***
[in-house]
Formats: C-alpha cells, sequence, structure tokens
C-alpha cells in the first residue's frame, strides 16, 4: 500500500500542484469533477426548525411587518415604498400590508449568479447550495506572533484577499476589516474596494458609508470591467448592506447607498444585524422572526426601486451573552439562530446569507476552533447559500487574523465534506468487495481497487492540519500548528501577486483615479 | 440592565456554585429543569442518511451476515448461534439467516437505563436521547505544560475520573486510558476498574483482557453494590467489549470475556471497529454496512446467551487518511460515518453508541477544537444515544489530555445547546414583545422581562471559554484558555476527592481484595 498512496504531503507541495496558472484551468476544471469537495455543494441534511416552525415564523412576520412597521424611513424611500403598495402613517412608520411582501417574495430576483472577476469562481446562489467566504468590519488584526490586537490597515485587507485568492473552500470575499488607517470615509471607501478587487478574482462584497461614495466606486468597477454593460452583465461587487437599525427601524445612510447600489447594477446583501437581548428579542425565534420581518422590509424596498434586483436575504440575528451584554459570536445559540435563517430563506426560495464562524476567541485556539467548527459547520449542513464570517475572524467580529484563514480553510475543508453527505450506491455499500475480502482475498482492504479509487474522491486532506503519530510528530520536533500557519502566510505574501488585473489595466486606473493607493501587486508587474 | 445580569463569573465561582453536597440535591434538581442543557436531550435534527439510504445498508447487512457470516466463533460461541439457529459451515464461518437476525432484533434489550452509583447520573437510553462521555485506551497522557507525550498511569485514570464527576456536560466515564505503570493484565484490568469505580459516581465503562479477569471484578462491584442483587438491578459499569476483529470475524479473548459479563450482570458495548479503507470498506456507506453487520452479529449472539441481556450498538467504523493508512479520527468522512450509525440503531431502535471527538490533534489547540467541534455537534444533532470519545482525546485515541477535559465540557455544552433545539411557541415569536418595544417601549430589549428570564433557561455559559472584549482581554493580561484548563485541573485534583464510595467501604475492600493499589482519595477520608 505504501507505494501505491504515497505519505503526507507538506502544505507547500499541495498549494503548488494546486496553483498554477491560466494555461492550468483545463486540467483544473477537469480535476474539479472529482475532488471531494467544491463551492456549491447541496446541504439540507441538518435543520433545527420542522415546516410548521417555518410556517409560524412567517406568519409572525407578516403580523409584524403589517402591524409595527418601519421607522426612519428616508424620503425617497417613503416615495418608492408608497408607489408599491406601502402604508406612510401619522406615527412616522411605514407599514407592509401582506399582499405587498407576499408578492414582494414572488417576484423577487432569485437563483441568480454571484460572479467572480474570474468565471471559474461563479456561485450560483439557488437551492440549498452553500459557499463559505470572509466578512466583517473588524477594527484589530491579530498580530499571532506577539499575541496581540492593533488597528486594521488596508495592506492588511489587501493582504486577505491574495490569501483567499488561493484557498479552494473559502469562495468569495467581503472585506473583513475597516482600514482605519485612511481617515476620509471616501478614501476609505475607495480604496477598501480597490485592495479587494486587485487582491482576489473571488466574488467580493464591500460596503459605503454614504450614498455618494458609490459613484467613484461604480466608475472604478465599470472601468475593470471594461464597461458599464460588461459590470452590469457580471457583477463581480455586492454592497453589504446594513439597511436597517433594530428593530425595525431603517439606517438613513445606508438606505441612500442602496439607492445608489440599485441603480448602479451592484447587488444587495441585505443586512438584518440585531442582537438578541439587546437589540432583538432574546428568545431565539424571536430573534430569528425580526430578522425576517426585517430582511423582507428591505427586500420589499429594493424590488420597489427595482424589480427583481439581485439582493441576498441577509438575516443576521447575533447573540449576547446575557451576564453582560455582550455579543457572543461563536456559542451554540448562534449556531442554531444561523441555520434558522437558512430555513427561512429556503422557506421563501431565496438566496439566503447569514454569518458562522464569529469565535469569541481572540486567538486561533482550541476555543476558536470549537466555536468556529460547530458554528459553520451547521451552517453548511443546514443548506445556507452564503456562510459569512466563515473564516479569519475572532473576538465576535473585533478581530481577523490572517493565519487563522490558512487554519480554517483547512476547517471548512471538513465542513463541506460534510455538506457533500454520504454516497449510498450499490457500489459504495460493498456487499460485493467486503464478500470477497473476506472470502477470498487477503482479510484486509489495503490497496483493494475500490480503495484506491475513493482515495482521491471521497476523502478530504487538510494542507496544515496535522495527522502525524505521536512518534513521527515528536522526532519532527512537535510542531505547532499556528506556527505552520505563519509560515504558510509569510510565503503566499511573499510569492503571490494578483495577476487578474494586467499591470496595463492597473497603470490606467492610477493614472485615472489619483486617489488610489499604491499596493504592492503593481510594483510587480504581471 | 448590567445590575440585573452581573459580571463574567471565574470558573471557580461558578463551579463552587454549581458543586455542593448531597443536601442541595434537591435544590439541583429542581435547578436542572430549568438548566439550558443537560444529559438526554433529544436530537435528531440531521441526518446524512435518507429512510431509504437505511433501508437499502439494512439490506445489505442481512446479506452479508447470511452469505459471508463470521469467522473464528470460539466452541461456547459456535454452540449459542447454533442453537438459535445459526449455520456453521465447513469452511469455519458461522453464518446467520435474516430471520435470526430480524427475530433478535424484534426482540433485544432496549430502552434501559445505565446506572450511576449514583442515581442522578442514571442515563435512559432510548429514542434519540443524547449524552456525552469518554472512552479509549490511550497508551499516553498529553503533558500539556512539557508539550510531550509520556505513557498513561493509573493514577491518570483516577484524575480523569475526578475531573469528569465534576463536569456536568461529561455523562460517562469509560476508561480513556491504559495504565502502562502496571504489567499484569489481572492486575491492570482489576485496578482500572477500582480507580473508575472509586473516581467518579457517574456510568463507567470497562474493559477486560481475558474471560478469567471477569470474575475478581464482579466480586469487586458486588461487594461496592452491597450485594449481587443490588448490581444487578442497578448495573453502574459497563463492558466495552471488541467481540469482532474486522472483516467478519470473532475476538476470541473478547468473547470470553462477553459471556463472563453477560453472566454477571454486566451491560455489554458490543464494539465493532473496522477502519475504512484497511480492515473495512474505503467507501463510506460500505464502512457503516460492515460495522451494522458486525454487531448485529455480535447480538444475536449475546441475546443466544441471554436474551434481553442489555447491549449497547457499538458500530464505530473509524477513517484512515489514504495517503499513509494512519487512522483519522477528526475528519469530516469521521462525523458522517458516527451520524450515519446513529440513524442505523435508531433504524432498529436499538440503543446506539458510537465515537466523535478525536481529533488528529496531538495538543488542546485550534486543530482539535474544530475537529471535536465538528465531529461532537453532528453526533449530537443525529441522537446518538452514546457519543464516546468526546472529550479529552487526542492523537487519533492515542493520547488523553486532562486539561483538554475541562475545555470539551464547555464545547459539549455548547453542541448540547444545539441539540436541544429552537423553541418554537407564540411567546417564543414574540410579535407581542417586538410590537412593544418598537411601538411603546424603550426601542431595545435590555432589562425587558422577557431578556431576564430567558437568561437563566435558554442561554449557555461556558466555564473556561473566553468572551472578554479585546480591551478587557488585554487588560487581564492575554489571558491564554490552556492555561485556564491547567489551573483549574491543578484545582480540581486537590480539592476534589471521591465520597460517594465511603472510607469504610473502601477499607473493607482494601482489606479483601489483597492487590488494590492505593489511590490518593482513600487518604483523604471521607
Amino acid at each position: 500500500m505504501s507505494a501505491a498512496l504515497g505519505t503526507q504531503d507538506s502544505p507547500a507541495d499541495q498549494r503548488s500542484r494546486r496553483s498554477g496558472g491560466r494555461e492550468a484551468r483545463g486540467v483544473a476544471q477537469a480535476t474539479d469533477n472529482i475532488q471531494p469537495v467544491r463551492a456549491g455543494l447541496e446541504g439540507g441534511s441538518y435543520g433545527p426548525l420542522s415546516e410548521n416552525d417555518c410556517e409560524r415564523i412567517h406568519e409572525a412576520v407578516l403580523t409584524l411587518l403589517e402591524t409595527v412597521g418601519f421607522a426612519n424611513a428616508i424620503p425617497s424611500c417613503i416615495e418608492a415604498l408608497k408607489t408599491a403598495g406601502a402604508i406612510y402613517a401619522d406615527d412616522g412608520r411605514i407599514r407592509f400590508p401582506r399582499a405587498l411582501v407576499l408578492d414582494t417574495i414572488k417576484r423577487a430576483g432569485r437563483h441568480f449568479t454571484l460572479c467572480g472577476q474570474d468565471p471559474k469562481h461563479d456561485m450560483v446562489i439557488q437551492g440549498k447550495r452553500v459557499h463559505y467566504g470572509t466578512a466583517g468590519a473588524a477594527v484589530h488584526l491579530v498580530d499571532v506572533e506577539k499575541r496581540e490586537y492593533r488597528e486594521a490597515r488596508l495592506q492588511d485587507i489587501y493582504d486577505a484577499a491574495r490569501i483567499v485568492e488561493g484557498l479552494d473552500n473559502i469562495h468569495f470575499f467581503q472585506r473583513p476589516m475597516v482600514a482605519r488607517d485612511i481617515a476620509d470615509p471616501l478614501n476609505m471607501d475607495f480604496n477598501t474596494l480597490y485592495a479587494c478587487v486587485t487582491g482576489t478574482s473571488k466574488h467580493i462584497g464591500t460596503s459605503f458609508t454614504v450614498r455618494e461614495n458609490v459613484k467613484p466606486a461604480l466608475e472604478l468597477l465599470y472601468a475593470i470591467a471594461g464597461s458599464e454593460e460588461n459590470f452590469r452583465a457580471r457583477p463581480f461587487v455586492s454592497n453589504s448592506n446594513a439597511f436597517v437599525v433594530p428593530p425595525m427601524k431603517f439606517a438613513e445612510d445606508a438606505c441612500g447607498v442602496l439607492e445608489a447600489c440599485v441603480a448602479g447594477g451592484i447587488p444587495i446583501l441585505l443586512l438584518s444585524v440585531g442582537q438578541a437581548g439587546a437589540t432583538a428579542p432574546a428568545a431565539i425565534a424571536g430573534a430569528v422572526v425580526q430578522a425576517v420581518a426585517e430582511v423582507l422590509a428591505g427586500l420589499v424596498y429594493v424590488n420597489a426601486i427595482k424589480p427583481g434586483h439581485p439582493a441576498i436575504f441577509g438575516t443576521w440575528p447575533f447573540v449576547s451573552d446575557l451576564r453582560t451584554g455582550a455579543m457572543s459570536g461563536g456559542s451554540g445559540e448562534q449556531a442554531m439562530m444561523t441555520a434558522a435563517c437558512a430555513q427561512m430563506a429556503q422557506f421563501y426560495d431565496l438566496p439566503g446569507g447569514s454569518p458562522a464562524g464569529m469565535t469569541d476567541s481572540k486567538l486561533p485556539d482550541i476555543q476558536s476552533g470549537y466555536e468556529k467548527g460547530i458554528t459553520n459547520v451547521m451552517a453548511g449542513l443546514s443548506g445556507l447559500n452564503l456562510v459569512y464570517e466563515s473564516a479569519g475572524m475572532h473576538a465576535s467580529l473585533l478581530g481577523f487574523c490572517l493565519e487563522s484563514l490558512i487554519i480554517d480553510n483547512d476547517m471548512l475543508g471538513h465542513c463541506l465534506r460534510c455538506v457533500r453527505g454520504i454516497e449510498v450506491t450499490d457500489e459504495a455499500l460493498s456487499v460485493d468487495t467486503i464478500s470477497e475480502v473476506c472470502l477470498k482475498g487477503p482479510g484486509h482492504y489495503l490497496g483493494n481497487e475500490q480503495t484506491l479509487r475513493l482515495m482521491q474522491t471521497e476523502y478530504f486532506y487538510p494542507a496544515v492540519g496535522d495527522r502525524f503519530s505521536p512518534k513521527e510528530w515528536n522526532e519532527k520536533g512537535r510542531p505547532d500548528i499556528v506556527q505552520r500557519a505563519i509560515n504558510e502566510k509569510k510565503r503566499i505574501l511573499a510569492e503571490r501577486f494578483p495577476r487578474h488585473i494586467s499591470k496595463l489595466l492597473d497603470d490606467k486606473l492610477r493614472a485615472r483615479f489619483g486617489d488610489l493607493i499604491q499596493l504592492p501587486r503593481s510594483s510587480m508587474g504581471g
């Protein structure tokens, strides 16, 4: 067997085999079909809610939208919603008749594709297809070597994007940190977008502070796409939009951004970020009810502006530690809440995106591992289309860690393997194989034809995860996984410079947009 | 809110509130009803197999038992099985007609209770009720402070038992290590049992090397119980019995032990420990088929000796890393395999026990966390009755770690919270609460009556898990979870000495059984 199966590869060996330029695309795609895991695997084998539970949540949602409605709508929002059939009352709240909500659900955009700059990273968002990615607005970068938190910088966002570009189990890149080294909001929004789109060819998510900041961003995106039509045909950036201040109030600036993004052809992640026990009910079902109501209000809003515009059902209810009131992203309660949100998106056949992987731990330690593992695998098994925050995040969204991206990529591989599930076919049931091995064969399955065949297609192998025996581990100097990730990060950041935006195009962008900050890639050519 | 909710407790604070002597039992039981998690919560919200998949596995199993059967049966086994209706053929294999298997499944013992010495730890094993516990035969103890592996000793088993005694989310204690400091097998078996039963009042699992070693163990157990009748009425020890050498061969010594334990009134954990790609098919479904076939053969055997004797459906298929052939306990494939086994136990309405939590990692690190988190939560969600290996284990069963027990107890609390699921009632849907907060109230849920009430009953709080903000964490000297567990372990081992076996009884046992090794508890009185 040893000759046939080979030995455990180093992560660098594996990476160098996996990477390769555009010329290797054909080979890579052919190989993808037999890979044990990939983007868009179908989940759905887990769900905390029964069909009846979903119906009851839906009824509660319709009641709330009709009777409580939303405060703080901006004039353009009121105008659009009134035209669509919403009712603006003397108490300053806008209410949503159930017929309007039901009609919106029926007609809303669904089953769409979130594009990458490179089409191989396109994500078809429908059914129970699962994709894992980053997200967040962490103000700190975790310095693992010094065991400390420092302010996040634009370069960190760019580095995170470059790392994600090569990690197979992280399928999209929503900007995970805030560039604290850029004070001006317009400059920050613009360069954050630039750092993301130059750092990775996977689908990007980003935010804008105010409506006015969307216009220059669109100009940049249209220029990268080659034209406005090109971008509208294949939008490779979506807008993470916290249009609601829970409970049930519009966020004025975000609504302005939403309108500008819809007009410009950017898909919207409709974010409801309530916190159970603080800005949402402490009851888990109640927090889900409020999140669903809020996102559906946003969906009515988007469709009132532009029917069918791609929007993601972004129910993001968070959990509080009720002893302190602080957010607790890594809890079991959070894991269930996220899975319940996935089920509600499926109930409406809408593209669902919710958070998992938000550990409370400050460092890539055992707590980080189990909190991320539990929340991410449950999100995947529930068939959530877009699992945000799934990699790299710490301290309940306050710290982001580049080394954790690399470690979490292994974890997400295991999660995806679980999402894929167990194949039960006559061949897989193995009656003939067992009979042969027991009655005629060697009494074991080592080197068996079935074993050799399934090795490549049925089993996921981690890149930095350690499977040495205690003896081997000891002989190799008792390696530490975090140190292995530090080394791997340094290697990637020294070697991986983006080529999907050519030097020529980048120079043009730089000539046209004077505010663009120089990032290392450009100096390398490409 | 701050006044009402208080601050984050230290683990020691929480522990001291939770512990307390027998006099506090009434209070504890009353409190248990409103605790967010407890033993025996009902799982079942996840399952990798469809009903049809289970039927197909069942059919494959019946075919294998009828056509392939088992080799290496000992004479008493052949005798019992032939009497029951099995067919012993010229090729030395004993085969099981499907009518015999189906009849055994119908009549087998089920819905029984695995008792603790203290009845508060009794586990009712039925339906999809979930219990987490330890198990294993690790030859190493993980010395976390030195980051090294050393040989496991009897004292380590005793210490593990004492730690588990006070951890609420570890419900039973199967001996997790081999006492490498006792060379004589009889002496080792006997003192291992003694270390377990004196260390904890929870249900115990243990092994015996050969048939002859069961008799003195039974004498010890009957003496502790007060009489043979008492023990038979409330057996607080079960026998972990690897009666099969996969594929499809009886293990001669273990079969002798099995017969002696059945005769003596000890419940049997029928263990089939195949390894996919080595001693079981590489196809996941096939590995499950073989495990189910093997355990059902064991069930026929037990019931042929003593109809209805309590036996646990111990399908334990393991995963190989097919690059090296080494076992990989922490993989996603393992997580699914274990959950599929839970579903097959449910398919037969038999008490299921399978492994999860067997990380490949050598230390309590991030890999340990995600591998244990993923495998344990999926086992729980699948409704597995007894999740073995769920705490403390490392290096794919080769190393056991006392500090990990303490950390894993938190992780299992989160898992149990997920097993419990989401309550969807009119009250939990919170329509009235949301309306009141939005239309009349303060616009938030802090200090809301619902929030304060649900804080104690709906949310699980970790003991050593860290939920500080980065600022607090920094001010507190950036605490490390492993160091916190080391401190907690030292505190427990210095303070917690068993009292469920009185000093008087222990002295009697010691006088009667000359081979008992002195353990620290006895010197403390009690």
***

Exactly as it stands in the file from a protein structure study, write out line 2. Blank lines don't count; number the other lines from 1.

Formats: C-alpha cells, sequence, structure tokens